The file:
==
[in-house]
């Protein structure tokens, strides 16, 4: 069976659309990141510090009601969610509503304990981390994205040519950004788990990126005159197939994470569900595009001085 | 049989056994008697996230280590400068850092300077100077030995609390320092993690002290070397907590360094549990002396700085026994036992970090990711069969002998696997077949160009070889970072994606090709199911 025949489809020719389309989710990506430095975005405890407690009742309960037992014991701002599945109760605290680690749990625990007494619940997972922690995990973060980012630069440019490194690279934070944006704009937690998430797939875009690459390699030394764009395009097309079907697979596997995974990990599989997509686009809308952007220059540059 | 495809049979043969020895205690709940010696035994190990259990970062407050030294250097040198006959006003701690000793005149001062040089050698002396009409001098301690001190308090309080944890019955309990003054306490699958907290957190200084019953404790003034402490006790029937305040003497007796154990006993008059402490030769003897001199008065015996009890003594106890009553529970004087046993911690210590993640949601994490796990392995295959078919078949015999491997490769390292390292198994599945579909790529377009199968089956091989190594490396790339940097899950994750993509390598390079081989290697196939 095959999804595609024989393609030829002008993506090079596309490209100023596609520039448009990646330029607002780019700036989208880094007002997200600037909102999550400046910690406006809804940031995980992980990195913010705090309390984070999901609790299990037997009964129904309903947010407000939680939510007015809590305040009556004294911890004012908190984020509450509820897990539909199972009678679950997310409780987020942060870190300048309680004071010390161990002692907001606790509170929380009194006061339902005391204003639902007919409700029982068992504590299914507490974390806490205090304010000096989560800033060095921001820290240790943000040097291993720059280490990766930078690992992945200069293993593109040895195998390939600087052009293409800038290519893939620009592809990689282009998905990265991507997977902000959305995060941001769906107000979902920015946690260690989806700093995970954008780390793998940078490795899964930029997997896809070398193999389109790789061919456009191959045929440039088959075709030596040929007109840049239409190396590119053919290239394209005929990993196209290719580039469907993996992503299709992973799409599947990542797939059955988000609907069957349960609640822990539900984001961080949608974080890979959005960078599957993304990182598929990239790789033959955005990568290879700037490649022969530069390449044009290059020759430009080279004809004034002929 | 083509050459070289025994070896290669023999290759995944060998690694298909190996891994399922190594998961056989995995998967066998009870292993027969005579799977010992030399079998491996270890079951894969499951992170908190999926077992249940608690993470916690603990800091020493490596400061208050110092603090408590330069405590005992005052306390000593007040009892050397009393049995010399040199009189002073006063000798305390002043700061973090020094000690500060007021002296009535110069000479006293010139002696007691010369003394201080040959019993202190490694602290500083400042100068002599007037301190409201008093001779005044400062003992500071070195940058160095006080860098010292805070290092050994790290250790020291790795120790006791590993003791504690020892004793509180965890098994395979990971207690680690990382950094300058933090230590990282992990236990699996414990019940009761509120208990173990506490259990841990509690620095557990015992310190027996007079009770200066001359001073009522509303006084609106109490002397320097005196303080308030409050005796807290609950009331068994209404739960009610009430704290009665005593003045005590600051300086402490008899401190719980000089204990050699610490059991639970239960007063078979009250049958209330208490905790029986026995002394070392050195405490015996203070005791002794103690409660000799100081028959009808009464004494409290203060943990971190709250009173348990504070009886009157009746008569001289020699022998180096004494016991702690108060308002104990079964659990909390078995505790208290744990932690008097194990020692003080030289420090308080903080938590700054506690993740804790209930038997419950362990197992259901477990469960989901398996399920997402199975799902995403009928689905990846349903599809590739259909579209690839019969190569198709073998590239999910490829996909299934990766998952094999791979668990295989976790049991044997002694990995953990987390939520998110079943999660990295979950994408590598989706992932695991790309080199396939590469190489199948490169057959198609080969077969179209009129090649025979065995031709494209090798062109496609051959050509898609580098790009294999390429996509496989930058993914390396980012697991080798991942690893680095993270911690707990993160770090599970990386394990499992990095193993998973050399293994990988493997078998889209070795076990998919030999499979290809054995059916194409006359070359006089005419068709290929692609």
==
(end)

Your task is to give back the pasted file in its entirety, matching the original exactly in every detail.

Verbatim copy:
[in-house]
């Protein structure tokens, strides 16, 4: 069976659309990141510090009601969610509503304990981390994205040519950004788990990126005159197939994470569900595009001085 | 049989056994008697996230280590400068850092300077100077030995609390320092993690002290070397907590360094549990002396700085026994036992970090990711069969002998696997077949160009070889970072994606090709199911 025949489809020719389309989710990506430095975005405890407690009742309960037992014991701002599945109760605290680690749990625990007494619940997972922690995990973060980012630069440019490194690279934070944006704009937690998430797939875009690459390699030394764009395009097309079907697979596997995974990990599989997509686009809308952007220059540059 | 495809049979043969020895205690709940010696035994190990259990970062407050030294250097040198006959006003701690000793005149001062040089050698002396009409001098301690001190308090309080944890019955309990003054306490699958907290957190200084019953404790003034402490006790029937305040003497007796154990006993008059402490030769003897001199008065015996009890003594106890009553529970004087046993911690210590993640949601994490796990392995295959078919078949015999491997490769390292390292198994599945579909790529377009199968089956091989190594490396790339940097899950994750993509390598390079081989290697196939 095959999804595609024989393609030829002008993506090079596309490209100023596609520039448009990646330029607002780019700036989208880094007002997200600037909102999550400046910690406006809804940031995980992980990195913010705090309390984070999901609790299990037997009964129904309903947010407000939680939510007015809590305040009556004294911890004012908190984020509450509820897990539909199972009678679950997310409780987020942060870190300048309680004071010390161990002692907001606790509170929380009194006061339902005391204003639902007919409700029982068992504590299914507490974390806490205090304010000096989560800033060095921001820290240790943000040097291993720059280490990766930078690992992945200069293993593109040895195998390939600087052009293409800038290519893939620009592809990689282009998905990265991507997977902000959305995060941001769906107000979902920015946690260690989806700093995970954008780390793998940078490795899964930029997997896809070398193999389109790789061919456009191959045929440039088959075709030596040929007109840049239409190396590119053919290239394209005929990993196209290719580039469907993996992503299709992973799409599947990542797939059955988000609907069957349960609640822990539900984001961080949608974080890979959005960078599957993304990182598929990239790789033959955005990568290879700037490649022969530069390449044009290059020759430009080279004809004034002929 | 083509050459070289025994070896290669023999290759995944060998690694298909190996891994399922190594998961056989995995998967066998009870292993027969005579799977010992030399079998491996270890079951894969499951992170908190999926077992249940608690993470916690603990800091020493490596400061208050110092603090408590330069405590005992005052306390000593007040009892050397009393049995010399040199009189002073006063000798305390002043700061973090020094000690500060007021002296009535110069000479006293010139002696007691010369003394201080040959019993202190490694602290500083400042100068002599007037301190409201008093001779005044400062003992500071070195940058160095006080860098010292805070290092050994790290250790020291790795120790006791590993003791504690020892004793509180965890098994395979990971207690680690990382950094300058933090230590990282992990236990699996414990019940009761509120208990173990506490259990841990509690620095557990015992310190027996007079009770200066001359001073009522509303006084609106109490002397320097005196303080308030409050005796807290609950009331068994209404739960009610009430704290009665005593003045005590600051300086402490008899401190719980000089204990050699610490059991639970239960007063078979009250049958209330208490905790029986026995002394070392050195405490015996203070005791002794103690409660000799100081028959009808009464004494409290203060943990971190709250009173348990504070009886009157009746008569001289020699022998180096004494016991702690108060308002104990079964659990909390078995505790208290744990932690008097194990020692003080030289420090308080903080938590700054506690993740804790209930038997419950362990197992259901477990469960989901398996399920997402199975799902995403009928689905990846349903599809590739259909579209690839019969190569198709073998590239999910490829996909299934990766998952094999791979668990295989976790049991044997002694990995953990987390939520998110079943999660990295979950994408590598989706992932695991790309080199396939590469190489199948490169057959198609080969077969179209009129090649025979065995031709494209090798062109496609051959050509898609580098790009294999390429996509496989930058993914390396980012697991080798991942690893680095993270911690707990993160770090599970990386394990499992990095193993998973050399293994990988493997078998889209070795076990998919030999499979290809054995059916194409006359070359006089005419068709290929692609």